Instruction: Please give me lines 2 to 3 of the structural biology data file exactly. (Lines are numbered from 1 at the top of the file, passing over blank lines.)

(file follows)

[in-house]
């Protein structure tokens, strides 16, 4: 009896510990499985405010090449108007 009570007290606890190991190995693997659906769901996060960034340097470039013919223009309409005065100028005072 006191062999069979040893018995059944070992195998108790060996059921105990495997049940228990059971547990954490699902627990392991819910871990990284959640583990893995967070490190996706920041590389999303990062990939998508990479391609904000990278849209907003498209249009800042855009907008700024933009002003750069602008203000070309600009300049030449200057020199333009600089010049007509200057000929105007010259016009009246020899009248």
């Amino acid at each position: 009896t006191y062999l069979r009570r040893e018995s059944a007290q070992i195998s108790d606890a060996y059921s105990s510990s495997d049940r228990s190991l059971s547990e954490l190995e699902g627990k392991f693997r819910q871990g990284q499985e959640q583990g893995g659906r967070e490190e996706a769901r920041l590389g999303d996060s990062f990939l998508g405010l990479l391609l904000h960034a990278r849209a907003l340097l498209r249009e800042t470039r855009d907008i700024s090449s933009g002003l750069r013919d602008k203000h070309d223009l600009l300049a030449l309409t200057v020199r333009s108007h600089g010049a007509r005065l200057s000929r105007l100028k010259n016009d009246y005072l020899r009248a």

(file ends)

């Protein structure tokens, strides 16, 4: 009896510990499985405010090449108007 009570007290606890190991190995693997659906769901996060960034340097470039013919223009309409005065100028005072 006191062999069979040893018995059944070992195998108790060996059921105990495997049940228990059971547990954490699902627990392991819910871990990284959640583990893995967070490190996706920041590389999303990062990939998508990479391609904000990278849209907003498209249009800042855009907008700024933009002003750069602008203000070309600009300049030449200057020199333009600089010049007509200057000929105007010259016009009246020899009248």
């Amino acid at each position: 009896t006191y062999l069979r009570r040893e018995s059944a007290q070992i195998s108790d606890a060996y059921s105990s510990s495997d049940r228990s190991l059971s547990e954490l190995e699902g627990k392991f693997r819910q871990g990284q499985e959640q583990g893995g659906r967070e490190e996706a769901r920041l590389g999303d996060s990062f990939l998508g405010l990479l391609l904000h960034a990278r849209a907003l340097l498209r249009e800042t470039r855009d907008i700024s090449s933009g002003l750069r013919d602008k203000h070309d223009l600009l300049a030449l309409t200057v020199r333009s108007h600089g010049a007509r005065l200057s000929r105007l100028k010259n016009d009246y005072l020899r009248a």